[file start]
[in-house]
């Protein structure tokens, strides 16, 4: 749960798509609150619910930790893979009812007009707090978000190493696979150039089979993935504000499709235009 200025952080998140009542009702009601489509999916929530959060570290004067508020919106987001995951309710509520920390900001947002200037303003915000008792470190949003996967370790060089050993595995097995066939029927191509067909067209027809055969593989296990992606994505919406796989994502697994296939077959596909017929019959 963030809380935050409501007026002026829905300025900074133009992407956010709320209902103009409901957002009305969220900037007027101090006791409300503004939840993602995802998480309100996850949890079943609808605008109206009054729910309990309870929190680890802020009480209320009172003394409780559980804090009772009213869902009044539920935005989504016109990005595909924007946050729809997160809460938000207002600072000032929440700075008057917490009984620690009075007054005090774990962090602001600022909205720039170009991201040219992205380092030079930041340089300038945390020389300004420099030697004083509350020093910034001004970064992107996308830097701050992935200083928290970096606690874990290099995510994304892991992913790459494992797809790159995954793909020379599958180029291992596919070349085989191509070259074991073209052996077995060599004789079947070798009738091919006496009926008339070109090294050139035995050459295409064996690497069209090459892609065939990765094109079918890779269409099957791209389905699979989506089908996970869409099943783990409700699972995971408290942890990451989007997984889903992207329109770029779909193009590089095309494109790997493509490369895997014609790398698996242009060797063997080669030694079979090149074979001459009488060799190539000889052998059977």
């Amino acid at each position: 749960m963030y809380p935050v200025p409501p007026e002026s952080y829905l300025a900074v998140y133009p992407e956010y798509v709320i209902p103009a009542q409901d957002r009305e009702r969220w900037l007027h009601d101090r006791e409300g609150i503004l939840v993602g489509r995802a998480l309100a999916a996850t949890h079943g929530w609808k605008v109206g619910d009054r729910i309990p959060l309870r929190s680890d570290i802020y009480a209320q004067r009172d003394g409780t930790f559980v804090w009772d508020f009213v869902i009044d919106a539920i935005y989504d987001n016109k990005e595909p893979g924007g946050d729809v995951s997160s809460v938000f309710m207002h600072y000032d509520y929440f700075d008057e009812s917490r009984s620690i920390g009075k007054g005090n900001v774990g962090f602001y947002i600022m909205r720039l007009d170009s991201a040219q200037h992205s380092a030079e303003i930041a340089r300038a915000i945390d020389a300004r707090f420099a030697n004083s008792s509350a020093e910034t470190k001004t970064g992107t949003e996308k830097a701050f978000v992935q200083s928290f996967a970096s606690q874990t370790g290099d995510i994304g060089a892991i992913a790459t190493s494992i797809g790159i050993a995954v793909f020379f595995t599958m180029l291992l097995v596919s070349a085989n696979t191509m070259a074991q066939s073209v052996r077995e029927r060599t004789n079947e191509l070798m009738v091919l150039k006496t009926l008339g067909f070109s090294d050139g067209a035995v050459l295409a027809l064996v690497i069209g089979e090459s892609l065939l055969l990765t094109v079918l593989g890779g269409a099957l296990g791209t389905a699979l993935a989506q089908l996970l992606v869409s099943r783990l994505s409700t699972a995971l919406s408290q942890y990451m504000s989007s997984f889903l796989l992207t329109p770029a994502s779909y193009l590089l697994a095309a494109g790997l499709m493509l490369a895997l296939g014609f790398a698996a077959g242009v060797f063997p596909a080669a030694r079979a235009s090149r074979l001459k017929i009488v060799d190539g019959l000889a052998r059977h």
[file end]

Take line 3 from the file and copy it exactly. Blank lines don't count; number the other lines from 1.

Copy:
């Amino acid at each position: 749960m963030y809380p935050v200025p409501p007026e002026s952080y829905l300025a900074v998140y133009p992407e956010y798509v709320i209902p103009a009542q409901d957002r009305e009702r969220w900037l007027h009601d101090r006791e409300g609150i503004l939840v993602g489509r995802a998480l309100a999916a996850t949890h079943g929530w609808k605008v109206g619910d009054r729910i309990p959060l309870r929190s680890d570290i802020y009480a209320q004067r009172d003394g409780t930790f559980v804090w009772d508020f009213v869902i009044d919106a539920i935005y989504d987001n016109k990005e595909p893979g924007g946050d729809v995951s997160s809460v938000f309710m207002h600072y000032d509520y929440f700075d008057e009812s917490r009984s620690i920390g009075k007054g005090n900001v774990g962090f602001y947002i600022m909205r720039l007009d170009s991201a040219q200037h992205s380092a030079e303003i930041a340089r300038a915000i945390d020389a300004r707090f420099a030697n004083s008792s509350a020093e910034t470190k001004t970064g992107t949003e996308k830097a701050f978000v992935q200083s928290f996967a970096s606690q874990t370790g290099d995510i994304g060089a892991i992913a790459t190493s494992i797809g790159i050993a995954v793909f020379f595995t599958m180029l291992l097995v596919s070349a085989n696979t191509m070259a074991q066939s073209v052996r077995e029927r060599t004789n079947e191509l070798m009738v091919l150039k006496t009926l008339g067909f070109s090294d050139g067209a035995v050459l295409a027809l064996v690497i069209g089979e090459s892609l065939l055969l990765t094109v079918l593989g890779g269409a099957l296990g791209t389905a699979l993935a989506q089908l996970l992606v869409s099943r783990l994505s409700t699972a995971l919406s408290q942890y990451m504000s989007s997984f889903l796989l992207t329109p770029a994502s779909y193009l590089l697994a095309a494109g790997l499709m493509l490369a895997l296939g014609f790398a698996a077959g242009v060797f063997p596909a080669a030694r079979a235009s090149r074979l001459k017929i009488v060799d190539g019959l000889a052998r059977h």